Michael L. Greenwood Business Administration (1977)


ichael L. Greenwood, founder and managing director of Carnegie Capital LLC, recognized long ago that his Oklahoma State University business education was key to the success he has achieved throughout his career. “The business school provided me with the essential tools to enter the workforce and prepared me to meet the challenges of the real business world,” he says. Greenwood grew up in Tulsa and graduated from OSU with a bachelor’s degree in business administration with an emphasis in marketing and economics in 1977. He graduated summa cum laude with his MBA from the University of Tulsa in 1980. Greenwood paid for his college education and still managed to make the president’s and dean’s honor rolls at OSU, while graduating with honors. He had little time to participate in clubs and organizations, but his education paved the way for his successful career. He began his career with the Williams Cos. in business development. From there, he moved to various senior executive positions including chief financial officer of several public companies.

private equity clients, Greenwood served as vice president-finance of Energy Transfer Partners, chief financial officer of Heritage Propane Partners and Alliance Resource Partners, and a mergers & acquisition executive for Mapco, the Penn Central Energy Group and the Williams Cos. He has also served on the boards of directors of several public companies. Greenwood resides with his wife, Anne, in Stillwater. He is also an OSU Foundation trustee, OSU Student Foundation sponsor and a member of the Spears School of Business Associates, Stillwater United Way, Payne County Youth Services, the American Cancer Society and the National Multiple Sclerosis Society. Greenwood has supported OSU through major contributions for facility improvements and the establishment of several endowed scholarships. Greenwood said being selected as an honoree in the Spears School Tributes: 100 For 100 is an honor he will always cherish. “I am humbled to have my name included alongside many of the greatest business icons to graduate from Oklahoma State University,” he says.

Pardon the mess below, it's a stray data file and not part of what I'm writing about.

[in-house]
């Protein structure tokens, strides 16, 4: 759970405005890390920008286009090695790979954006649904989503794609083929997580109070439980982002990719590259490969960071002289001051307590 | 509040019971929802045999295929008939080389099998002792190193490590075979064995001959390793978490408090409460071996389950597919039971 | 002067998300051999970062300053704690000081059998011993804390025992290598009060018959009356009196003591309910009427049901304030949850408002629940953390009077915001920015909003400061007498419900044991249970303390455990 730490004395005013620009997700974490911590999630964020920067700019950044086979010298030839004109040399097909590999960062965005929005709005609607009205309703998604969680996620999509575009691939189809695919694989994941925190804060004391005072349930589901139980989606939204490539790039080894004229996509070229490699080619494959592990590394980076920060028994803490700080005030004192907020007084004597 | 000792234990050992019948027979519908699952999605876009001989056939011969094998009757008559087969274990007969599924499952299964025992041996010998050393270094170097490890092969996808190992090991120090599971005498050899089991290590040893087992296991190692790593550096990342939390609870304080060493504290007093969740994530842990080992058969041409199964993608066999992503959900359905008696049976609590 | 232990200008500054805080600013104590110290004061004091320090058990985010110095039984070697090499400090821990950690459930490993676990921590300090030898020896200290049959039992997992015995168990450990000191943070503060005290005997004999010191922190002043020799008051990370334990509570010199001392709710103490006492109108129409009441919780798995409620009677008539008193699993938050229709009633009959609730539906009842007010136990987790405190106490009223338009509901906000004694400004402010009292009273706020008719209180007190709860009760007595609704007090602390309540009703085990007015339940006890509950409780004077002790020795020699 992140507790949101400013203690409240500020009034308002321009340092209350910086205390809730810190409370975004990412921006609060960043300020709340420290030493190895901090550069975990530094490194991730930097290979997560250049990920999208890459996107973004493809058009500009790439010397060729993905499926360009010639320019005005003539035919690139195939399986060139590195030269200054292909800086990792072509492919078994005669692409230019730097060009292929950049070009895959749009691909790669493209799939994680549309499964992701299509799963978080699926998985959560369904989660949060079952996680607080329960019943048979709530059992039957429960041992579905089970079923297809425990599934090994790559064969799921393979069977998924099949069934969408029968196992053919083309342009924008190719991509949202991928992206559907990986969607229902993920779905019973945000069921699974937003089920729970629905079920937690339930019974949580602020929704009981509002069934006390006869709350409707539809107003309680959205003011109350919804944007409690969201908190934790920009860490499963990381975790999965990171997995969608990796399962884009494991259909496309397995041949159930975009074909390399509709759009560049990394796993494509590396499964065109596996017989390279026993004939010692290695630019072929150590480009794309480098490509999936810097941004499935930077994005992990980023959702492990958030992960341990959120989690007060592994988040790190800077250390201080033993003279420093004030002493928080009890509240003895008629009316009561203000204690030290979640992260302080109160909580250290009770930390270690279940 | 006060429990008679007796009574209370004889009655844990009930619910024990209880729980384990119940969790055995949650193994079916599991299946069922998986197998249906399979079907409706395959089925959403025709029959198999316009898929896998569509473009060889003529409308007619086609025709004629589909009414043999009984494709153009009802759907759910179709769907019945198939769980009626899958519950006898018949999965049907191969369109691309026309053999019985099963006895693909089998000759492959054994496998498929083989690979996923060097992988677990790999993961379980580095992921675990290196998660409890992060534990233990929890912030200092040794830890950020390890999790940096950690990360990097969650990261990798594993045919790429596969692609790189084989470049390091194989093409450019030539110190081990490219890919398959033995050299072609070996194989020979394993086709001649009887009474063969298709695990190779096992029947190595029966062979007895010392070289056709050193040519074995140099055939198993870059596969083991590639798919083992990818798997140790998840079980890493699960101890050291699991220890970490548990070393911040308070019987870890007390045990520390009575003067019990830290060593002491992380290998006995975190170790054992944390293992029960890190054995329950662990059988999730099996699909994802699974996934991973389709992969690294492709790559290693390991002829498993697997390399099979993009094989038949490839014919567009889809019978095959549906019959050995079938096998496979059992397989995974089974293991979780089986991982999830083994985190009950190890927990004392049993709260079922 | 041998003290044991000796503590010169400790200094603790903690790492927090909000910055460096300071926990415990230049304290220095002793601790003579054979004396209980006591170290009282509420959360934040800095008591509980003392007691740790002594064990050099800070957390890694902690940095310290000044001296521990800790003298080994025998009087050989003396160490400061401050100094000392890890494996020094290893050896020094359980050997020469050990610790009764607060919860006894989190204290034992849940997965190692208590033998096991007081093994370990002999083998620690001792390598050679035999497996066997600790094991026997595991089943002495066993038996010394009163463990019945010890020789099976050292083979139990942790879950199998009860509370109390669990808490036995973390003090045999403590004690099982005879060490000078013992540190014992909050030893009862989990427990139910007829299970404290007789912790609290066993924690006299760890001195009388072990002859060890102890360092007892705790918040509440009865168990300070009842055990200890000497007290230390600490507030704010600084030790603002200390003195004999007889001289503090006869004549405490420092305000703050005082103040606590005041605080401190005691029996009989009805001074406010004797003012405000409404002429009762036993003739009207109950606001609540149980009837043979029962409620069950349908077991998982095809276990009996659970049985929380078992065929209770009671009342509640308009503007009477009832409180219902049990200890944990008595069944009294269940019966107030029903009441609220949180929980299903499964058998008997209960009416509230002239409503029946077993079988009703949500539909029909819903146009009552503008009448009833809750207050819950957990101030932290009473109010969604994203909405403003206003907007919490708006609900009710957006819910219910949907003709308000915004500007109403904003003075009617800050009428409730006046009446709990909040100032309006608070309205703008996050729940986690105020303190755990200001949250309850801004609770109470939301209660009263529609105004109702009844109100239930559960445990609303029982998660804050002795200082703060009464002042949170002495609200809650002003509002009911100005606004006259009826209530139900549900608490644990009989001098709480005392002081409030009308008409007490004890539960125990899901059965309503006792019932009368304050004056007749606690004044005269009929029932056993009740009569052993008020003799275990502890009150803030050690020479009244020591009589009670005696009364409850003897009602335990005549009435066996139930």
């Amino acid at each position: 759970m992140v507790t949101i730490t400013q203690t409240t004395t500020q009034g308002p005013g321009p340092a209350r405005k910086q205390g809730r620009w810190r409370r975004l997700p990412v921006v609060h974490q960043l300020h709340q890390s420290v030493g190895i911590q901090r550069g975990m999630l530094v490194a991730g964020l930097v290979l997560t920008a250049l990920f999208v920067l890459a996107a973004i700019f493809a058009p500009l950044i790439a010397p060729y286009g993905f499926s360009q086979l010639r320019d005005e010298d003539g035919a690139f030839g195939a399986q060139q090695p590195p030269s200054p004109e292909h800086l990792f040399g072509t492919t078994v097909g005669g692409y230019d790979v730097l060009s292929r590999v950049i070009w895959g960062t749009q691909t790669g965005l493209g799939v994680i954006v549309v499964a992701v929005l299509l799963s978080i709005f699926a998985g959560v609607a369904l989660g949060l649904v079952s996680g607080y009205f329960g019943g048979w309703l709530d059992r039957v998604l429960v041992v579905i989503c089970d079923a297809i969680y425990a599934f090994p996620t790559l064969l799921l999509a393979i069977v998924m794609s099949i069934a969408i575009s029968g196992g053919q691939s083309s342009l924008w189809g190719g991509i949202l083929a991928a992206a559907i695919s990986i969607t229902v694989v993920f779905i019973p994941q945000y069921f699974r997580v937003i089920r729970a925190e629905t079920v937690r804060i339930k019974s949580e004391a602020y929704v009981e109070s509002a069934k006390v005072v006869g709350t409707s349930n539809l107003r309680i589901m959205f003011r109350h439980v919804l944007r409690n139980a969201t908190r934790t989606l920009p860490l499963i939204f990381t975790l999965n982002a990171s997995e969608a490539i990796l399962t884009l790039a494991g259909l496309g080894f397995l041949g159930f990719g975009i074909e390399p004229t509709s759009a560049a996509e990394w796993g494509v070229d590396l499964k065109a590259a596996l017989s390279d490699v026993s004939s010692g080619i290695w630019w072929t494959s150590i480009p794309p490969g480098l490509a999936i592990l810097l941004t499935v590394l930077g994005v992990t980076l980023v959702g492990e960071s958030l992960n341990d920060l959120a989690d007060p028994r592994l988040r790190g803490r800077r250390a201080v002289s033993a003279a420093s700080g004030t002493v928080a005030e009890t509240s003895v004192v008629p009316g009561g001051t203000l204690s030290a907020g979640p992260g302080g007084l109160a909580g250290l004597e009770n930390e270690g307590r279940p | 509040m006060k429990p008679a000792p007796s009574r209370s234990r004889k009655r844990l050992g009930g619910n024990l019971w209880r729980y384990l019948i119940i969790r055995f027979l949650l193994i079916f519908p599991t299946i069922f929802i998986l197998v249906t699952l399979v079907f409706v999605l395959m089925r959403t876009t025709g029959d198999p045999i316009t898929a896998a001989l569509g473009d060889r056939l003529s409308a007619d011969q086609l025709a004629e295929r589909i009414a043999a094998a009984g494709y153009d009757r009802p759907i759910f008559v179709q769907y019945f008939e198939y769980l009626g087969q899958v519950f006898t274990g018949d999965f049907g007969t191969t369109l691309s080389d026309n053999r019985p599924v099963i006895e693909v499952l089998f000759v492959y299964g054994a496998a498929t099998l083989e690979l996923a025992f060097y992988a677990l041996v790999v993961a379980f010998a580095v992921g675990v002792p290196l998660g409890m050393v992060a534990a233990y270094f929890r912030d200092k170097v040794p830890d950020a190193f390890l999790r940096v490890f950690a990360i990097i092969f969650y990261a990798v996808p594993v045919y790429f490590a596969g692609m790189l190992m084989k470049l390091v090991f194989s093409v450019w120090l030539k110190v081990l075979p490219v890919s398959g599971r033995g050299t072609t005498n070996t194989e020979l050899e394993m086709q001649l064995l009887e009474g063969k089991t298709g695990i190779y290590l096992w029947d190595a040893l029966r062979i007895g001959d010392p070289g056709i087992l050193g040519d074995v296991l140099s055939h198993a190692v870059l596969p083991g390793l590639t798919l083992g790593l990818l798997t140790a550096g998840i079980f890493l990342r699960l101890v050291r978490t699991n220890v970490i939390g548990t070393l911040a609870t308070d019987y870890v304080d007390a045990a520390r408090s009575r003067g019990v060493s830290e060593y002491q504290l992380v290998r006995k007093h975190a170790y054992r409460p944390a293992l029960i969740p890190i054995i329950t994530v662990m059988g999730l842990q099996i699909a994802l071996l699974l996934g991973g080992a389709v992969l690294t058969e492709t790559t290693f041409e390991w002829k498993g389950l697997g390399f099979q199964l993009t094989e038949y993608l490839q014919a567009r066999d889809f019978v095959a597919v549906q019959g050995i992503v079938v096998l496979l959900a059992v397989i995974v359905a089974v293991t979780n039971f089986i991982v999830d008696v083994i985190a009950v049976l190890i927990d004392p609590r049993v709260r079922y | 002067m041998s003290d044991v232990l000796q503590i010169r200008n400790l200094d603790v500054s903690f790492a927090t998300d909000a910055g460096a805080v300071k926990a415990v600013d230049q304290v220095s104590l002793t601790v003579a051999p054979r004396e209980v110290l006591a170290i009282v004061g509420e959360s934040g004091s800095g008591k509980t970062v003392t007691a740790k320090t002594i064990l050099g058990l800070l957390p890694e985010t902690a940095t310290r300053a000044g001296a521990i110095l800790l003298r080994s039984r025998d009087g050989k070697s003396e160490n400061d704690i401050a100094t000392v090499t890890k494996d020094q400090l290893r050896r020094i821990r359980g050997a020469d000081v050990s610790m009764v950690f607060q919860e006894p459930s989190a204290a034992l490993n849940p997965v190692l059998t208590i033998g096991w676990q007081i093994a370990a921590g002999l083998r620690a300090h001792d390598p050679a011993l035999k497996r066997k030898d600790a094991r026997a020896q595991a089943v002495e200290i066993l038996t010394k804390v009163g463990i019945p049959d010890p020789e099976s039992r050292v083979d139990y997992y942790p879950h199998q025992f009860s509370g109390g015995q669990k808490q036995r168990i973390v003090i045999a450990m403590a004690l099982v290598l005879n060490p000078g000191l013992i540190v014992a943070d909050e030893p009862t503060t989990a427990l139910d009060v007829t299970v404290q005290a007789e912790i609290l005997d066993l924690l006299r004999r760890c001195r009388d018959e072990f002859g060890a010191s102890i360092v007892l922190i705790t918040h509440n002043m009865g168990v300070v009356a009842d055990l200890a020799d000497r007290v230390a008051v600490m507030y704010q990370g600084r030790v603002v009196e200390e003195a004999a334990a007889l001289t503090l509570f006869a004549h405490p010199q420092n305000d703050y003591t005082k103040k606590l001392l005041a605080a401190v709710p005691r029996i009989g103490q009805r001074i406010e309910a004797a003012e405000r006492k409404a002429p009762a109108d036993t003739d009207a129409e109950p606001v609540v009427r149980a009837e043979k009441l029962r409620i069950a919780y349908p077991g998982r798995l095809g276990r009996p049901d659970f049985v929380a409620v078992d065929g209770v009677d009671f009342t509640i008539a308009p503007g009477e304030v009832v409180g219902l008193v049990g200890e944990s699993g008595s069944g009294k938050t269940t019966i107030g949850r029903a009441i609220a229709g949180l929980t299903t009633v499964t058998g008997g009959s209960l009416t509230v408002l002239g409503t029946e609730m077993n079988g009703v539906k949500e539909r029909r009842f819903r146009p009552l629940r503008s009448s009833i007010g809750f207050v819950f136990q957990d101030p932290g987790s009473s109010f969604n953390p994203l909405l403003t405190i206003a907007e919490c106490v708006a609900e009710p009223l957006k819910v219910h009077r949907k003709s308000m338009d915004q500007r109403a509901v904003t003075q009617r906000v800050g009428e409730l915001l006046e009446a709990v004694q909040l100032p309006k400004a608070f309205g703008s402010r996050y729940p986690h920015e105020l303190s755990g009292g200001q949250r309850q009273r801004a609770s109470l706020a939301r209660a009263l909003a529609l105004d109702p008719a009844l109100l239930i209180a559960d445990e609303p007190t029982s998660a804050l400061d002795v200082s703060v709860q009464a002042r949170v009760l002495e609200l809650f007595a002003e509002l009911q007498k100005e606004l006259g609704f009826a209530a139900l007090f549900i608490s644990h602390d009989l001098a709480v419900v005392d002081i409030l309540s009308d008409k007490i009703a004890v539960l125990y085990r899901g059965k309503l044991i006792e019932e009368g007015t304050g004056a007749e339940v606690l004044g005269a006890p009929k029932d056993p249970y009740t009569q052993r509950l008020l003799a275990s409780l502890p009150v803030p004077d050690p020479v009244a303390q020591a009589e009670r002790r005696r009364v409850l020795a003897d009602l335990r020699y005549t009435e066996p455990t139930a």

Before founding Carnegie Capital LLC, a financial advisory services firm serving corporate and

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Jim Griffith Business Administration (1975)


im Griffith went to college for one reason: to learn how to successfully run his own convenience store company.

Griffith, a Stillwater native, graduated from OSU on a Friday and reported to work at one of his father’s convenience stores the next Monday. He’s been in the business ever since. As chief executive officer of OnCue Express, Griffith has overseen the company's growth since he purchased it from his father, Jack, in 1995. From 11 stores then, the company now has 41 convenience stores, 14 compressed natural gas fueling stations, 10 restaurants and more than 650 employees. Griffith says five stores will open in 2014, adding another 100 jobs. Griffith says his business school education more than prepared him for his future with OnCue. “Every class that I took at OSU I took because I thought it would help me going forward in business,” he says. “I knew I wanted to be in the convenience store business. I’ve always loved it, and so everything I took was related to helping me be a success in business.” He began working at convenience stores in high school and continued to do so while at OSU. Griffith spent many hours getting hands-on experience working for his father. “I did a lot of manual labor type stuff. I actually ran a milk route after school for a number of years,” he says. Despite that, he found time for Beta Theta Pi fraternity and intramural sports. But the lessons learned nearly 40 years ago are still valuable today. “I learned that it took hard work to get ahead,” Griffith says. “I have always liked money, and the paycheck was my reward. It didn’t matter what I had to do; I liked being able to be independent.” 54